Sub­merged in a din of iden­tity

Tribal loy­al­ties have be­come the ‘fac­tions’ that Ge­orge Washington warned against

The Washington Times Weekly - - Commentary - By Suzanne Fields

The hu­man an­i­mal seems hard­wired for trib­al­ism, and the ties that bind are shaped by our com­pelling need to group to­gether, obey­ing calls for loy­al­ties and ex­clu­sions. Some group­ings con­trib­ute not only to the grat­i­fi­ca­tions of bond­ing, whether in fam­ily, clubs, choirs or loy­alty to sports teams, but pro­vide the glue that holds a com­mu­nity to­gether.

But tribes be­come the “fac­tions” that Ge­orge Washington warned against in his Farewell Ad­dress, height­en­ing dif­fer­ences and ri­val­ries which the Found­ing Fa­thers hoped to di­lute through checks and bal­ances in the three branches of gov­ern­ment. In the age of the In­ter­net, trib­al­ism as­serts it­self in the flood of out­rage sto­ries that bom­bard us hourly, mak­ing us an­gry and hos­tile toward those with whom we dis­agree.

Barack Obama, who had all but van­ished from pub­lic life, opened a con­ver­sa­tion about iden­tity pol­i­tics in a speech the other day in South Africa, cel­e­brat­ing the 100th an­niver­sary of the birth of Nel­son Man­dela, warn­ing that democ­racy is served poorly when iden­tity is the or­ga­niz­ing prin­ci­ple.

“Democ­racy de­mands that we’re able to get in­side the re­al­ity of peo­ple who are dif­fer­ent than us,” the former pres­i­dent said, “so we can un­der­stand their point of views. Maybe we can change their minds, but maybe they’ll change ours.”

It’s tempt­ing to dis­miss an ar­gu­ment, even when it’s rea­son­able, of­fered by a former pres­i­dent and the cur­rent one, if we don’t like things they say. There’s no room for de­bate and every­one is quickly la­beled as ei­ther hate­ful or stupid for ex­press­ing a dif­fer­ent point of view. It’s “us” against “them,” and a mean spirit be­comes a con­ta­gion, splin­ter­ing us into sub­groups of an­i­mos­ity, left and right, cul­tur­ally and po­lit­i­cally.

“A shift in tone, rhetoric, and logic has moved iden­tity pol­i­tics away from in­clu­sion — which had al­ways been the left’s watch­word — toward ex­clu­sion and divi­sion,” writes Amy Chua, a Yale law pro­fes­sor, in “Po­lit­i­cal Tribes: Group In­stinct and the Face of Na­tions.” Face­book now lists more than 50 gen­ders (“sexes,” they used to be called) for ar­gu­ment, “from gen­derqueer to in­ter­sex to pan­gen­der,” as they com­pete to take equal op­por­tu­nity of­fense. The competitio­n for vic­tim­iza­tion has be­come a crowded field.

Jonathan Haidt, au­thor of “The Right­eous Mind,” who has stud­ied po­lit­i­cal po­lar­iza­tion since 2007, ob­serves that both sides of the po­lit­i­cal spec­trum show in­creas­ing dis­like for the other and think the other a threat to the coun­try. The par­ties, which once in­cluded an un­even mix of con­ser­va­tives and lib­er­als, con­trive now to be so ide­o­log­i­cally “pure” that op­pos­ing voices within are quickly si­lenced.

The term “iden­tity pol­i­tics” is heard of­ten in the news and on so­cial me­dia to an­i­mate our own ideas and prej­u­dices, some good, some not so good, in our multi-cul­tural coun­try. But what does “iden­tity pol­i­tics” ac­tu­ally re­fer to? Whose iden­tity? Whose pol­i­tics? The ques­tions run through con­ver­sa­tions on the beach, at a bar and around the bar­be­cue grill, over­heard in the swim­ming pool or on a pic­nic blan­ket, ad­dressed ca­su­ally be­tween men and women of dif­fer­ent ages and in dif­fer­ent lo­ca­tions where peo­ple con­gre­gate.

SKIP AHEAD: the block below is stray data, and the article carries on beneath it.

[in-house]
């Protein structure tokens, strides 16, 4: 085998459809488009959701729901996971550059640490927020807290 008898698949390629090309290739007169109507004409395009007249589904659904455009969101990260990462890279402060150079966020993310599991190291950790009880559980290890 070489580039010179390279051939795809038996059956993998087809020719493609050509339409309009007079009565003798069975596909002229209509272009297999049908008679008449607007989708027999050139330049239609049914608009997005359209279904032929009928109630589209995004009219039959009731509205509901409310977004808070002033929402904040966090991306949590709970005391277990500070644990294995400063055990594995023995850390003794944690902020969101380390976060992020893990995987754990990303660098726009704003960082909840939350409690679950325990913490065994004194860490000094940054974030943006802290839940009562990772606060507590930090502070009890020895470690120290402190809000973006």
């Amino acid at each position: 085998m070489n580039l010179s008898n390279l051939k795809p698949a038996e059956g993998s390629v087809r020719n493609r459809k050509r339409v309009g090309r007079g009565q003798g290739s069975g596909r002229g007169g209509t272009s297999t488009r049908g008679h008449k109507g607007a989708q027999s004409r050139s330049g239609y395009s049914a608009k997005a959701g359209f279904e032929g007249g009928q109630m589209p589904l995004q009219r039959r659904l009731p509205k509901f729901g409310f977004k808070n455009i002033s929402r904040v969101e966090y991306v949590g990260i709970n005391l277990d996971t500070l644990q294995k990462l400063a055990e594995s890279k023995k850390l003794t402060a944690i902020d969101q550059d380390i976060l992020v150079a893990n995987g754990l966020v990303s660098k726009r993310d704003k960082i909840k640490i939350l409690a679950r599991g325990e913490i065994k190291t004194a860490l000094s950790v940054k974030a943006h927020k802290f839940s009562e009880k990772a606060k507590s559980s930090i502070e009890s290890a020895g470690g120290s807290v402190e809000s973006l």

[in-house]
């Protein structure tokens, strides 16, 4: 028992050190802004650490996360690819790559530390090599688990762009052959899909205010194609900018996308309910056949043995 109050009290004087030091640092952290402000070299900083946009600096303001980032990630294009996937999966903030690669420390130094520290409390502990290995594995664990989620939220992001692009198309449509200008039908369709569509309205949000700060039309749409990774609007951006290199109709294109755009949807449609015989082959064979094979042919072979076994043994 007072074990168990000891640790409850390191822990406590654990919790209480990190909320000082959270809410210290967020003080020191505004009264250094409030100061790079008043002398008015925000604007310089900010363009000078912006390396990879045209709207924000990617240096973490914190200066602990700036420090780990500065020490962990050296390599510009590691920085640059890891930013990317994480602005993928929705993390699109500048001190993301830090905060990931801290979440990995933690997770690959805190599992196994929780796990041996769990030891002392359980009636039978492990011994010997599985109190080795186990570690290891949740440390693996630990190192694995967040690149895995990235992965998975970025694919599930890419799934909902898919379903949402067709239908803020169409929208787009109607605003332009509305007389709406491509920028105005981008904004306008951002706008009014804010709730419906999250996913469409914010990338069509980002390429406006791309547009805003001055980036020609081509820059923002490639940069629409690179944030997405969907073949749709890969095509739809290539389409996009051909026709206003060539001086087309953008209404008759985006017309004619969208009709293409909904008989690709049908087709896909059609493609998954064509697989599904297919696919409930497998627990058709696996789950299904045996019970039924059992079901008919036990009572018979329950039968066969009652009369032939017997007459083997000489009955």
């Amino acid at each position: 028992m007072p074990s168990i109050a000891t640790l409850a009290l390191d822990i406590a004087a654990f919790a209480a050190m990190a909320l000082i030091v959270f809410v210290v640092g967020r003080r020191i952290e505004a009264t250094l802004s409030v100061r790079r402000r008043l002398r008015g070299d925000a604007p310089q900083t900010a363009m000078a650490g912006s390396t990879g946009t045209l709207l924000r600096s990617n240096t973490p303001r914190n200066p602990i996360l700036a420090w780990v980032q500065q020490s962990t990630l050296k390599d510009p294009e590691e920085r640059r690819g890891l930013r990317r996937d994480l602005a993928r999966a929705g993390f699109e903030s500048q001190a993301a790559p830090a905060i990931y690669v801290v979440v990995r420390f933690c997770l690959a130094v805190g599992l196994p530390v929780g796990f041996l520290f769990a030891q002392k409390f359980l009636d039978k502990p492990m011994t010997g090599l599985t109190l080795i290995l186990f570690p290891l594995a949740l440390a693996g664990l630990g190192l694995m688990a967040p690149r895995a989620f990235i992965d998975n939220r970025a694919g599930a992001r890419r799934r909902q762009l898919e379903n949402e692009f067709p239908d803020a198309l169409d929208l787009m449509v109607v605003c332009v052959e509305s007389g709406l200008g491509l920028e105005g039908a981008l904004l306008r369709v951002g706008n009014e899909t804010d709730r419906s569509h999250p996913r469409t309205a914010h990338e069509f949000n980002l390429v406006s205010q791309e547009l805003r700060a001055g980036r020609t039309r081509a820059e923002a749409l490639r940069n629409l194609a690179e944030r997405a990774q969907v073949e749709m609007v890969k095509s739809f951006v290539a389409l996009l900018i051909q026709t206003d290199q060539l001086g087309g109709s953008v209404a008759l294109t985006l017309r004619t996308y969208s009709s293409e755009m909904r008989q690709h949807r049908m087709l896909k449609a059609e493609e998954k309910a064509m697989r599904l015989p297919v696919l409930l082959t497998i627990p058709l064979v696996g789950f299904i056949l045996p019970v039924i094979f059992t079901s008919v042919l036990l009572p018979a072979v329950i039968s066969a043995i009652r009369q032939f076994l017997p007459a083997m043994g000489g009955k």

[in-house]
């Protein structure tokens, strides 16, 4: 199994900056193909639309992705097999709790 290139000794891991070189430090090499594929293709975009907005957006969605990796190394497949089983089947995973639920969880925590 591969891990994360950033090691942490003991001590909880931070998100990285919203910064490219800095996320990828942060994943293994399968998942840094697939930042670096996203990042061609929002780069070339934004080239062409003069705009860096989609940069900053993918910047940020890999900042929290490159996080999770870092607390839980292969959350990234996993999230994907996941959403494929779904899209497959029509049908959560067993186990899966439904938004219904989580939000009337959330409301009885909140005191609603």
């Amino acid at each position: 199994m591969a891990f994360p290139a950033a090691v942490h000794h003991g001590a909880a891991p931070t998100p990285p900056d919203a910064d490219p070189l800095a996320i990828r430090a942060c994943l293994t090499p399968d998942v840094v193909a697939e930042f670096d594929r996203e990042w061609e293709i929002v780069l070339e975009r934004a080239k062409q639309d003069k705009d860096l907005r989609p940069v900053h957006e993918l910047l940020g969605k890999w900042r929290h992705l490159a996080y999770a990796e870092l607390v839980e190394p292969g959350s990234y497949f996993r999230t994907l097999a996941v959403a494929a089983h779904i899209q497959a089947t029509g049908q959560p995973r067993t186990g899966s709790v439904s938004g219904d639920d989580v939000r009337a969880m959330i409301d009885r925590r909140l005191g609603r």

Sum­mer brings peo­ple to­gether from many walks and places of life, back­grounds and tra­di­tions, and in a happy and laid-back sea­son they once could meet with­out the bag­gage that dis­rupts and angers de­bate in talk about pol­i­tics and cur­rent events. But now, not so much. Pol­i­tics seems to be per­ma­nently po­lar­ized. Af­ter old friends and sum­mer ac­quain­tances move through con­ge­nial con­ver­sa­tions about their fam­ily, re­la­tion­ships, work, play, base­ball and some­times soc­cer, the scorch­ing heat or the dreary rainy day, iden­tity pol­i­tics emerges as a com­mon theme. It as­serts it­self like a snake coil­ing around the base of a tree, and be­comes a dan­ger­ous dis­rup­tion of neigh­borly co­he­sion. Whether black, white, His­panic, Asian, male or fe­male, gay or straight, Jewish, Chris­tian or Mus­lim, iden­tity pol­i­tics forces us to think in terms of dif­fer­ences and not about the many good things we cher­ish and hold in com­mon.

The im­per­fect melt­ing pot that once united us as un-hy­phen­ated Amer­i­cans has boiled over into an in­di­gestible stew, giv­ing peo­ple heartburn and in­di­ges­tion, no longer pro­vid­ing a way for smooth­ing over dif­fer­ences. The tem­per­a­ture of so­cial dis­course in­evitably rises. Iden­tity pol­i­tics and the re­vival of a tribal men­tal­ity may be the most dele­te­ri­ous af­flic­tion we as in­di­vid­u­als and as a na­tion must con­tend with.

When Martin Luther King Jr. led the civil rights strug­gle, he aimed for a na­tional rec­on­cil­i­a­tion to re­deem an in­clu­sive Amer­i­can dream. Abra­ham Lin­coln, who sought heal­ing in the few days he had left af­ter the Civil War, urged us to lis­ten to the bet­ter angels of our na­ture. But those angels, as Lin­coln knew, are frag­ile, and eas­ily de­stroyed in the din of iden­tity.

The term “iden­tity pol­i­tics” is heard of­ten in the news and on so­cial me­dia to an­i­mate our own ideas and prej­u­dices, some good, some not so good, in our mul­ti­cul­tural coun­try. But what does “iden­tity pol­i­tics” ac­tu­ally re­fer to? Whose iden­tity? Whose pol­i­tics?

Suzanne Fields is a colum­nist for The Washington Times and is na­tion­ally syn­di­cated.


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